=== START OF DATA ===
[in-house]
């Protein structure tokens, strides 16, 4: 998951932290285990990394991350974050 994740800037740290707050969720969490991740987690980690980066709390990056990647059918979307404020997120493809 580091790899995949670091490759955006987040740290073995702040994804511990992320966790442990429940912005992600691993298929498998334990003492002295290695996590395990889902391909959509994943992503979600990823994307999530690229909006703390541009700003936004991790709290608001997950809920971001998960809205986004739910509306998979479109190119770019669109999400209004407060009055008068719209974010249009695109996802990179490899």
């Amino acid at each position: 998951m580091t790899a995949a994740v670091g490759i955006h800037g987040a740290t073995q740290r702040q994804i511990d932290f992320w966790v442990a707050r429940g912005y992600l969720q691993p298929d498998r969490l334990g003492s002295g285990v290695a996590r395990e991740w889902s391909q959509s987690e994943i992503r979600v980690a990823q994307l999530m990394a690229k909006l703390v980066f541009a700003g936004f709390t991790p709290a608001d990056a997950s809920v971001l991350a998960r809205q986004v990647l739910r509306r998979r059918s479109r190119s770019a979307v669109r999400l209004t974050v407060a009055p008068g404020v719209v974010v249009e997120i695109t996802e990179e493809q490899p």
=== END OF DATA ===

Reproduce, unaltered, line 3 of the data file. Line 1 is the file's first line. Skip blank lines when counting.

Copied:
């Amino acid at each position: 998951m580091t790899a995949a994740v670091g490759i955006h800037g987040a740290t073995q740290r702040q994804i511990d932290f992320w966790v442990a707050r429940g912005y992600l969720q691993p298929d498998r969490l334990g003492s002295g285990v290695a996590r395990e991740w889902s391909q959509s987690e994943i992503r979600v980690a990823q994307l999530m990394a690229k909006l703390v980066f541009a700003g936004f709390t991790p709290a608001d990056a997950s809920v971001l991350a998960r809205q986004v990647l739910r509306r998979r059918s479109r190119s770019a979307v669109r999400l209004t974050v407060a009055p008068g404020v719209v974010v249009e997120i695109t996802e990179e493809q490899p």